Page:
Bench philosophy: Isothermal DNA Amplification
PCR's Smart Isothermal Cousins
by Steven D. Buckingham, Labtimes 05/2015
Most researchers associate DNA amplification with PCR. Nucleic acids may also be amplified isothermically, avoiding PCR's time-consuming temperature cycles and sloppy specificity.
Where would we be without PCR? Whenever you find yourself wanting to amplify up a bit of DNA, that famous TLA (three-letter acronym) springs to mind in a flash. It stands for Polymerase Chain Reaction, by the way, and it is the cornerstone of molecular biology, allowing tiny amounts of DNA to be amplified.
And as with PCR, so with many other tools in our molecular toolbox: it all comes down to a gift of Nature. All the clever stuff in PCR is done by the DNA polymerase enzyme, which grabs nucleotides kindly chaperoned by the transfer RNA and attaches them to a template strand. The in-built complementarity of Nature's four nucleotides ensures (at least with reasonable fidelity) that the new strand is a fair copy of the original – only in mirror image, so to speak. This strict complementarity means PCR is sensitive and specific. The biology takes care of it all.
But much as we love it, PCR has its limitations and one of those is the awkward regime of temperature cycles it needs to get it to work. Indeed you need to get up to some sweltering temperatures, all because, once the polymerase has done its job, you have to pull the complementary strands off the target. In the lab this is done by heating the DNA up: when things get hot, the two DNA strands part company as the DNA simply melts apart.
The problem is, this happens at about 70 °C, which is more than warm enough to cook most enzymes (just try putting your finger in water that hot), including the polymerase enzyme. However, rescue came from a thermophile bacterium, which kindly gave us a super, heat-resistant polymerase called Taq, which made PCR easy and Cetis Corporation very rich.
So thank you, Taq, and your small band of similar, tough-skinned polymerases. You have solved the heat problem. Well, sort of. The temperature issue rules PCR out for a lot of applications. First of all, forget about applying PCR to living tissues. And that's a big loss, considering the huge interest in detecting DNA or RNA sequences in living cells. Take microRNAs for example. Given our comparative ignorance of the biological roles of miRNAs and their possible roles in disease, it is vital we find ways of accurately measuring what miRNAs are being expressed in tissues.
So wouldn't it be nice to be able to do the whole thing at the same temperature? That would make the amplification much more efficient and save a bit of time – after all, amplification only takes place at one part of a PCR thermocycle. And while we're at it, another real plus would be if that temperature happened to be one that doesn't cook tissues. Can this be done? Yes it can – indeed, isothermal amplification is a fast-moving and exciting field that has been somewhat eclipsed by PCR and its variants.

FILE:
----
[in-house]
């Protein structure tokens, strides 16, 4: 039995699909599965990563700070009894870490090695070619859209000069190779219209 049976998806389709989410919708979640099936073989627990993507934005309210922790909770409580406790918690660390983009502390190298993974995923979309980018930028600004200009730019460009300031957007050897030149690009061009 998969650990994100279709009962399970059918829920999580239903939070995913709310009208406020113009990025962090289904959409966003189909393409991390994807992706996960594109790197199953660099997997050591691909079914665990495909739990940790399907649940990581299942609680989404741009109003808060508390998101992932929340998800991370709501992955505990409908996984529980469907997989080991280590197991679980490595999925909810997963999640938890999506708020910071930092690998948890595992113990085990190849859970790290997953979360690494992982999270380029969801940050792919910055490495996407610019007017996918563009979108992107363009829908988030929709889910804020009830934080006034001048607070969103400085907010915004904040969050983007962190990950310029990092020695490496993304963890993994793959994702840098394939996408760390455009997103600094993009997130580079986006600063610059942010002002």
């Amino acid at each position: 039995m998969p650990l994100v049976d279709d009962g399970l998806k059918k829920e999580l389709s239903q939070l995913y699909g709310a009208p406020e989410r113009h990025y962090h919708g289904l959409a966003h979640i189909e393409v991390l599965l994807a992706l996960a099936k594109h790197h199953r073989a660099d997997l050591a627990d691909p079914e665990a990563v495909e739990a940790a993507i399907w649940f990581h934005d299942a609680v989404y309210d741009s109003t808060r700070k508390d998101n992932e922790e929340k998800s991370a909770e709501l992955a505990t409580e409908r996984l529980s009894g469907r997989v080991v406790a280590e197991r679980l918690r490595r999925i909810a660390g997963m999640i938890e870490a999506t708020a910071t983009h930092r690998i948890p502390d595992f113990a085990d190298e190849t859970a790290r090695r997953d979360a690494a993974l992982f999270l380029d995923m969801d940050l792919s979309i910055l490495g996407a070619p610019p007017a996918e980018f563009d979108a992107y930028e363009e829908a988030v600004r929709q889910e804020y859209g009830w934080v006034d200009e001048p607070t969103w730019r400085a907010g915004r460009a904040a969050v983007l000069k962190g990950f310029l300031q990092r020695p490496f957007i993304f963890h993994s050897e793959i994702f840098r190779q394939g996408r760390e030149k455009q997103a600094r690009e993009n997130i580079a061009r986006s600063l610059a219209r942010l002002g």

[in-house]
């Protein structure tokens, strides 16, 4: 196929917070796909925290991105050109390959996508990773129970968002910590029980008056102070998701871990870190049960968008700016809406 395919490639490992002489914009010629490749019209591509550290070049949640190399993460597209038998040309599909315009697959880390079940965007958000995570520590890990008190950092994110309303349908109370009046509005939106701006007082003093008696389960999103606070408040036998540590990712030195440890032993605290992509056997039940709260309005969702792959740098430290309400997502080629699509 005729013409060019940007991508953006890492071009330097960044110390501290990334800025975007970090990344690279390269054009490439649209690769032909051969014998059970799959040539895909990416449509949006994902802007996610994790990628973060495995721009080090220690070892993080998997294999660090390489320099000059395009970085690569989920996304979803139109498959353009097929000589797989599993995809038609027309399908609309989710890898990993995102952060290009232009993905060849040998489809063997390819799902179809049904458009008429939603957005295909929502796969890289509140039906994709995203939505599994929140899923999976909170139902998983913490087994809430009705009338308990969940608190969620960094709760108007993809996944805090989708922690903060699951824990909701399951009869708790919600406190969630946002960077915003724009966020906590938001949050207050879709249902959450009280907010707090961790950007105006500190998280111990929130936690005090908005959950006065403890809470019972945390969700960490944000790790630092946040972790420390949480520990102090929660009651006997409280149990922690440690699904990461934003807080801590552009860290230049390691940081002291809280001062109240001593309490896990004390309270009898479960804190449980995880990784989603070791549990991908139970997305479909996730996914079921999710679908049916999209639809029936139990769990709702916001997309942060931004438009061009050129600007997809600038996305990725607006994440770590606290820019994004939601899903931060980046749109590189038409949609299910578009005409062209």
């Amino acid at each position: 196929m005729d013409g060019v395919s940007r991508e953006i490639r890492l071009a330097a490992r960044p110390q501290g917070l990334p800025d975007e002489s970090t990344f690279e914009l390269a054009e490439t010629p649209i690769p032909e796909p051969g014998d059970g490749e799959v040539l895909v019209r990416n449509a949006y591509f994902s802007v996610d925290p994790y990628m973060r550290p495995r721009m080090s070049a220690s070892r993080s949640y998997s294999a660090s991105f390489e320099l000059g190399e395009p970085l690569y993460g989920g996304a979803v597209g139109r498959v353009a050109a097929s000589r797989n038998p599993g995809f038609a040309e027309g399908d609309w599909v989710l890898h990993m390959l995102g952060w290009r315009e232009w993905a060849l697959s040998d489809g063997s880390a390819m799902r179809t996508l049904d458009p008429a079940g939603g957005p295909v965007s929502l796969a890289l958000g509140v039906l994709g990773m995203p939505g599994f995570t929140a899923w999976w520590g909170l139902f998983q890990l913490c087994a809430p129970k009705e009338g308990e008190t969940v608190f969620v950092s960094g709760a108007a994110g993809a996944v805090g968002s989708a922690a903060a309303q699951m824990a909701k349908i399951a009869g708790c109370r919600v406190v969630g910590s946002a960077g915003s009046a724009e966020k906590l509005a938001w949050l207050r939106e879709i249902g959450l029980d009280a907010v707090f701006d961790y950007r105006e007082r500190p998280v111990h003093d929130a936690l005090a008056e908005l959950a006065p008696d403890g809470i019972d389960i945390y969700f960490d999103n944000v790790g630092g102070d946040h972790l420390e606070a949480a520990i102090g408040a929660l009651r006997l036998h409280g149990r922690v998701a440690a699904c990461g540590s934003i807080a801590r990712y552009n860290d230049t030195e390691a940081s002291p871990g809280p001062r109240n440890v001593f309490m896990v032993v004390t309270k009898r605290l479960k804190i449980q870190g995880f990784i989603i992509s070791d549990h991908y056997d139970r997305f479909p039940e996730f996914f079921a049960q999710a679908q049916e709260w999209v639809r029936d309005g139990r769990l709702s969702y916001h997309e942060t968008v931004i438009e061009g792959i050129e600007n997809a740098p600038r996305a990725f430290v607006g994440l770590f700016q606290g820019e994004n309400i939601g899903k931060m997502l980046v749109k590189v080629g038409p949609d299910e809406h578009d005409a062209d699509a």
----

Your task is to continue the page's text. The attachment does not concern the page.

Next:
Isothermal amplification refers to amplification methods that take place at a constant temperature. The lack of cycling means that all the time is being spent on amplification, not just part of a cycle. And it means cheaper equipment, such as a water bath – good news for the lab budget. On top of all that, isothermal strategies are often more sensitive and more specific. So what isothermal amplification strategies are available? How good are they and do they compare well against good ol' PCR? Furthermore, who is using it and for what?
The answer to the first question is simple – there is a whole host of them. Their sheer variety defies any attempt to classify them. Often almost byzantine in complexity, they are an illustration of the ingenuity of their developers and show what can be done with some imaginative cobbling together of different molecular tricks and tools. And yet, there is just one thing they all have in common – they all incorporate a trick to get the newly-synthesised DNA strand to move off out of the way and allow further rounds of extension to take place.
So how do they do this? Take a method called Strand Displacement Amplification (SDA) as an example. This uses a primer against your DNA target that also includes a HincII recognition site. You let the DNA polymerase do its work and extend the target but you include in your mix some deoxyadenosine 5'-[α-thio]triphosphate (dATP[αS]). The new strand incorporates the HincII site but the HincII can't nick the dATP[αS]. The result is that the primer, and not the target, gets nicked. This leaves a 3' hydroxyl end, which gets extended by the DNA polymerase, displacing the original primer. And so the cycle continues. Clever.
And that was just plain vanilla SDA. There are also some new, more elaborate variants on the block, including "SDA-Ligase-G-quadruplex peroxidase detection" strategy. This is so specific that it has been used to detect variations of a single nucleotide with incredible sensitivity. How does it do this? To start with, three probes are used. Two of them are specific to either wild-type or mutant (called the discriminating probes) and a third can bind to either. If the discriminating probe binds perfectly with the target, it ligates with the third probe and rounds of SDA can proceed. If it doesn't match perfectly (because of a polymorphism or mutation), ligation doesn't occur and neither does SDA.
This approach has been used to identify specific miRNAs in single cells and in breast cancer patients – RuiXue Duan and colleagues at the Huazhong University of Science and Technology, China, could detect just nine strands of miRNA in a 15 μL sample (Duan et al., 2013, J. Am. Chem.Soc.).